Good, man. I’m good. I’m just working hard, grinding.
The Soundchron compilation, Sound Chronicles Volume 1, is about to drop. What made you put the compilation together?
Me and Ayatollah had been kicking around this idea for awhile. One day we were walking around Brooklyn and we ended up at Steele from Smif N Wesson’s place. We were just in there hanging out, and all of a sudden ‘Tollah and Steele were talking about making music and they ended up in the studio making tracks, and we were like, “Let’s do it. Let’s put this together.”
Are you happy with how it came out?
I think it’s crazy. I think it’s dope. I think it’s really dope. It was a really, really fun album to make. It was all really spontaneous, like the Steele track. It just came out of nowhere. Then it was like, “Let’s get Sean Price, Cormega and Masta Ace.” It was real fun.
You produced “All That I Got” for Planet Asia on the compilation. What was that like?
That was really cool. I went out to LA to do that. We had a lot of New York artists on there and I wanted to get my favorite West Coast artists on there. I had worked with Planet Asia before and I had to get him on this album. We got in there with about a pound of herb and some backwoods and just banged out the track.
You went to college in California before moving back East. How connected do you stay to the West Coast?
Real connected. My homie M*E is out there. That’s my boy. I’m going out there in March for a release party. Tash is going to be performing. I go out there frequently.
You and Ayatollah did the majority of the production for the Sound Chronicles Volume 1. What’s it like working with Ayatollah?
He’s a good dude. That’s a good dude. I love that guy. And he’s one of the illest producers out there. He’s really, really underrated.
Have you been able to learn a lot from him?
Oh yeah. He’s been a huge influence on me. I’ve learned a lot from him, just from listening and watching. We used to go record shopping together a lot. We used to walk around Brooklyn, digging in the crates. He’d tell me what to check for and every now and then I would throw him a record. He’s been a huge influence on me.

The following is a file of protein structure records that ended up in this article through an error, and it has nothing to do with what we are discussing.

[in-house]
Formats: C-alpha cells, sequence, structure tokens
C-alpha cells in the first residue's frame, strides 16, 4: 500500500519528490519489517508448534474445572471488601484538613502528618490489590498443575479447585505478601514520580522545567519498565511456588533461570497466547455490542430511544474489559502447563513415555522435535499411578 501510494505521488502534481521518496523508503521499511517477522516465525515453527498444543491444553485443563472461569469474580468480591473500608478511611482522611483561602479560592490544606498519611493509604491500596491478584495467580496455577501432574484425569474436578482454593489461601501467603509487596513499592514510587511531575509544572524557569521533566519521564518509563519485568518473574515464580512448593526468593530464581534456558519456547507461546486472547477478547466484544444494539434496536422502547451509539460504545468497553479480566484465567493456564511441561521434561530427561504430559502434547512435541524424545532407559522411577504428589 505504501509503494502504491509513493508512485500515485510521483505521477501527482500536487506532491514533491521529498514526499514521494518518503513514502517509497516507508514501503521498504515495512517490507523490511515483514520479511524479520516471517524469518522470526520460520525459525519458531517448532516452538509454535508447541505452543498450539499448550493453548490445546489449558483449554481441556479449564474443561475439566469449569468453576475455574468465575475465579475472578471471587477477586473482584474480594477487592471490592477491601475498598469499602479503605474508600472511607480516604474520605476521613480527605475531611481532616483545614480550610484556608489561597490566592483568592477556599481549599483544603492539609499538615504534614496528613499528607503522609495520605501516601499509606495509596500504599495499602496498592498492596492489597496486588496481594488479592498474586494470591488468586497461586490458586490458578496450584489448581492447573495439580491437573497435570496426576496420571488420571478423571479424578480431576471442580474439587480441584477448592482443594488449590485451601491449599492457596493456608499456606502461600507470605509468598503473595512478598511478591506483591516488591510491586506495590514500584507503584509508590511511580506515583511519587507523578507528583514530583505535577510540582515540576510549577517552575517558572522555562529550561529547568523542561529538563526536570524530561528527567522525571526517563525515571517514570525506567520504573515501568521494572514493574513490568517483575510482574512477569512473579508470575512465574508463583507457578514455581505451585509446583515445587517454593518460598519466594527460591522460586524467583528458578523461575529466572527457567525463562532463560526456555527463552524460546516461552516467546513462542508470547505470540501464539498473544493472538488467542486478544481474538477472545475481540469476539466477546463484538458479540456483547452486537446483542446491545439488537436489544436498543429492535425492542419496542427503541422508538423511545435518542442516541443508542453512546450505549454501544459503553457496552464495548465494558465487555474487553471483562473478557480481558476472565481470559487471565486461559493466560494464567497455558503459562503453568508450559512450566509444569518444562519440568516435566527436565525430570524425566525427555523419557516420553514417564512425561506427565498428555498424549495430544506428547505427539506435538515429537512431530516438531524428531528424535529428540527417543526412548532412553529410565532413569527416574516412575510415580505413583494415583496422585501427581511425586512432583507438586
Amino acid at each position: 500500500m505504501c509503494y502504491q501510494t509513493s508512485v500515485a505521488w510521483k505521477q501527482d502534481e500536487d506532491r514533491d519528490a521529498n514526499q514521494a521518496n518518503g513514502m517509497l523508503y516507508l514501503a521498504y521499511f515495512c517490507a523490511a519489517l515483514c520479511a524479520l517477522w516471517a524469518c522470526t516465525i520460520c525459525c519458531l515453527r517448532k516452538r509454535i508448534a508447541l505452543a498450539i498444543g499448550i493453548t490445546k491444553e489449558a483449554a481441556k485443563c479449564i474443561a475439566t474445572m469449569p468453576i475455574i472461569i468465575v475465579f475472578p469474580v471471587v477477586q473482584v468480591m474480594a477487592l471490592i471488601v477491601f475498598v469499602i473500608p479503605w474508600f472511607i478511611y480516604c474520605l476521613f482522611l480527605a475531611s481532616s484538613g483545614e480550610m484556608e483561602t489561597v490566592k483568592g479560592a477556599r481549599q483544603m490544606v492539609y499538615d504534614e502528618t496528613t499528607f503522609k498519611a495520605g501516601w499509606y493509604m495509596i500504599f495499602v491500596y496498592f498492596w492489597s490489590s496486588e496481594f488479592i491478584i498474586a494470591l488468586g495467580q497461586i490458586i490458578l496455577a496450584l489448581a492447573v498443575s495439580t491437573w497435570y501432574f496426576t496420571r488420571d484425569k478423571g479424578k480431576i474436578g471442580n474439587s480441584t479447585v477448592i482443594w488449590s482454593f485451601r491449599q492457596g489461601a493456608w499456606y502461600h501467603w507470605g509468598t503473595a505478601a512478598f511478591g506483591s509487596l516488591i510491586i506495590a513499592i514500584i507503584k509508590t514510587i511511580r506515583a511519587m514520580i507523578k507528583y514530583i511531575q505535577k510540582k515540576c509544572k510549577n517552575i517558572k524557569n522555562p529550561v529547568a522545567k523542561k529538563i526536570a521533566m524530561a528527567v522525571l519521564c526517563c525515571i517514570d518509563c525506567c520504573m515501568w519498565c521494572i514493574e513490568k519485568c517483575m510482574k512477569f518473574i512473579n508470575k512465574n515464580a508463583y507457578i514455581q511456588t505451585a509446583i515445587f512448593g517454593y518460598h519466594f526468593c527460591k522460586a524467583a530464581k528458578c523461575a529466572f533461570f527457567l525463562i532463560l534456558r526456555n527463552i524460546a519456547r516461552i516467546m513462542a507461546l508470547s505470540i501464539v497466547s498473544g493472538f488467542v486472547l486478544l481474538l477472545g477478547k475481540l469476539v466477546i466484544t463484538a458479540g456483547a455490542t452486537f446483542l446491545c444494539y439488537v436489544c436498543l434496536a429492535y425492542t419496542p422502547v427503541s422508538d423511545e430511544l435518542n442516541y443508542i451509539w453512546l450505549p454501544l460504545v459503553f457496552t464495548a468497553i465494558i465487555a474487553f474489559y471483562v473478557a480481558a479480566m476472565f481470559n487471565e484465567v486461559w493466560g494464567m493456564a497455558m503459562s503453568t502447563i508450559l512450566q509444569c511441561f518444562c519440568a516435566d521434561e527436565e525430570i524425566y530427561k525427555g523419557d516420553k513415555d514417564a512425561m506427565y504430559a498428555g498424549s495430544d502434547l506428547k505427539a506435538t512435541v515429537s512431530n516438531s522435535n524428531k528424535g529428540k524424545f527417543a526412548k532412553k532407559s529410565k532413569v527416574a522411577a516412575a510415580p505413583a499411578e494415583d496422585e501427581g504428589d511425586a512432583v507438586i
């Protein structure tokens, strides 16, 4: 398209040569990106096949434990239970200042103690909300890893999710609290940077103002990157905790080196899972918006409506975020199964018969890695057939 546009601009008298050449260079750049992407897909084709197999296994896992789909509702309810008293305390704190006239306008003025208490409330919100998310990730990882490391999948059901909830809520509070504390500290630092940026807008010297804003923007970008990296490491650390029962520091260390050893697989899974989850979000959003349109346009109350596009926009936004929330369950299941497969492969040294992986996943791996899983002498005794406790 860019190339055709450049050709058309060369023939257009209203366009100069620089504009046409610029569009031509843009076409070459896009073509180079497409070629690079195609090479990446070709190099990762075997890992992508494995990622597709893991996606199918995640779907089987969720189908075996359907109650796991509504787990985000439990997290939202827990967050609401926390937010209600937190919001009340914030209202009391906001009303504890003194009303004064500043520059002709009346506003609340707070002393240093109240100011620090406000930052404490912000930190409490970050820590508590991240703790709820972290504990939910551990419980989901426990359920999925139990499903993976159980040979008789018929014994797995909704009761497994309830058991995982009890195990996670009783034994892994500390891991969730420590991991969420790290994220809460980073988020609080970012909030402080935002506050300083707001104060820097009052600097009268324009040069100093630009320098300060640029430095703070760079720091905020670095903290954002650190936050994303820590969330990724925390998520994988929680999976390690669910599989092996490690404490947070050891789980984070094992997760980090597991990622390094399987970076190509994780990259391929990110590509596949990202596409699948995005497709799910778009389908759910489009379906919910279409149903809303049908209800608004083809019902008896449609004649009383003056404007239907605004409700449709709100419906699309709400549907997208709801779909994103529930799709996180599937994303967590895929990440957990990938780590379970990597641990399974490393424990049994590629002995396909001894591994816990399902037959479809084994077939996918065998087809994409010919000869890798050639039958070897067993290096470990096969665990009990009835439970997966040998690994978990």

With Soundchron Records, you’ve put out an Ayatollah instrumental album and now this compilation. Where do you want to take Soundchron?
To the next level. It’s about getting bigger and better.
Does it ever get difficult working out of Baltimore where there’s not as much hip-hop as other cities?
Yeah, but it’s a dope city. There’s a good scene here, but it’s different. I’ve been in New York and LA most of the time I’ve been doing Soundchron, but there’s a lot of good stuff going on out here. It’s not hard to stay connected. I take trips to LA and New York every now and then. It’s not that big of a deal.
Soundchron is also putting out M*E’s debut album. Why should we check for him?
That dude is crazy. He has mind-blowing delivery and his voice and delivery just make you stop and think about what he said. It’s some shit that’s really mind-expanding. It’s mind-expanding hip-hop.
How’s his debut LP, Holy War, coming?
It’s coming along good. I’m mixing and mastering it now. It should be out sometime in the summer.
You’re also doing Imam Thug’s album. How’s that coming?
Good. He’s got Mobb Deep on there, Infamous Mobb, Ayatollah’s production, Steve Sola’s production…That’s a really big album. That’s on its way too.
It’s good that he’s finally dropping an album.
Yeah. He’s been around for awhile and he’s got some really dope stuff. He’s been slept on but he’s got some really crazy shit. The tracks he’s got with Prodigy and Havoc are really crazy. I think it’s really going to blow up when we put that out, which should be sometime in the summer or fall. I’m not sure when it’s going to drop.
Is Ayatollah working on another instrumental album?
We’ve been talking about it. It’s definitely in the works. I don’t know when it’s going to be, but we’re definitely working on it. I don’t want to speak on any other projects that aren’t definite, but that’s what we got for this year. I’m just going to focus on that for now.
You DJ, produce and run Soundchron. Just how much work goes into running an independent hip-hop label on a day-to-day basis?
(laughs) A lot! It consumes your whole life. When you’re not doing something, you’re thinking about it. It’s a lot of stuff. From making music to doing shows and all the planning, that’s the easy part. People don’t even think about all the paperwork, taxes, lawyers and accountants. There’s a lot of stuff to do. It takes a lot out of you and you really have to put your life into it.
What do you want to say to everybody?
Go cop the album and the Smif N Wesson 12”.
www.myspace.com/soundchron for more info
Purchase the album here: http://www.undergroundhiphop.com/store/detail.asp?UPC=GSE0175CD